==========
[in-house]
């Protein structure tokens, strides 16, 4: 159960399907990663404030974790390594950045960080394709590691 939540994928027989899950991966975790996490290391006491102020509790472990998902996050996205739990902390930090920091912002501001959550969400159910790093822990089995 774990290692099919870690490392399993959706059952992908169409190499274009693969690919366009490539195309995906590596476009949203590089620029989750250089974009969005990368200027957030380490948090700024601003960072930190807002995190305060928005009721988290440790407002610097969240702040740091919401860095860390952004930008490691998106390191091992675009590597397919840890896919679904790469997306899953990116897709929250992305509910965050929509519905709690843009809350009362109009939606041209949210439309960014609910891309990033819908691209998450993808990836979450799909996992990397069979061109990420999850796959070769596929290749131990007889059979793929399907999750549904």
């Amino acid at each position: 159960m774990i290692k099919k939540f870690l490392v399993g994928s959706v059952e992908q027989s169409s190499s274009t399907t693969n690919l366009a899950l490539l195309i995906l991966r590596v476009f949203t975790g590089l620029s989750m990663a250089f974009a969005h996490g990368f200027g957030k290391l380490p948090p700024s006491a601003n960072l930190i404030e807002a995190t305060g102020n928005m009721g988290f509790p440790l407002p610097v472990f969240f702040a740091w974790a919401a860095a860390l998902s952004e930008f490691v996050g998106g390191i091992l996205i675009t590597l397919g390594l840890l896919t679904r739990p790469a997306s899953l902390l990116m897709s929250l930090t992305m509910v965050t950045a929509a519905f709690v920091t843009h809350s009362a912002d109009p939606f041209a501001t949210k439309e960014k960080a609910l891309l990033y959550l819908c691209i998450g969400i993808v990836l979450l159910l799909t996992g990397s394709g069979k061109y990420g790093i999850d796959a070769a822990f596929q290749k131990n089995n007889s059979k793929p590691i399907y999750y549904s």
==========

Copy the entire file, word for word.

[in-house]
């Protein structure tokens, strides 16, 4: 159960399907990663404030974790390594950045960080394709590691 939540994928027989899950991966975790996490290391006491102020509790472990998902996050996205739990902390930090920091912002501001959550969400159910790093822990089995 774990290692099919870690490392399993959706059952992908169409190499274009693969690919366009490539195309995906590596476009949203590089620029989750250089974009969005990368200027957030380490948090700024601003960072930190807002995190305060928005009721988290440790407002610097969240702040740091919401860095860390952004930008490691998106390191091992675009590597397919840890896919679904790469997306899953990116897709929250992305509910965050929509519905709690843009809350009362109009939606041209949210439309960014609910891309990033819908691209998450993808990836979450799909996992990397069979061109990420999850796959070769596929290749131990007889059979793929399907999750549904």
């Amino acid at each position: 159960m774990i290692k099919k939540f870690l490392v399993g994928s959706v059952e992908q027989s169409s190499s274009t399907t693969n690919l366009a899950l490539l195309i995906l991966r590596v476009f949203t975790g590089l620029s989750m990663a250089f974009a969005h996490g990368f200027g957030k290391l380490p948090p700024s006491a601003n960072l930190i404030e807002a995190t305060g102020n928005m009721g988290f509790p440790l407002p610097v472990f969240f702040a740091w974790a919401a860095a860390l998902s952004e930008f490691v996050g998106g390191i091992l996205i675009t590597l397919g390594l840890l896919t679904r739990p790469a997306s899953l902390l990116m897709s929250l930090t992305m509910v965050t950045a929509a519905f709690v920091t843009h809350s009362a912002d109009p939606f041209a501001t949210k439309e960014k960080a609910l891309l990033y959550l819908c691209i998450g969400i993808v990836l979450l159910l799909t996992g990397s394709g069979k061109y990420g790093i999850d796959a070769a822990f596929q290749k131990n089995n007889s059979k793929p590691i399907y999750y549904s």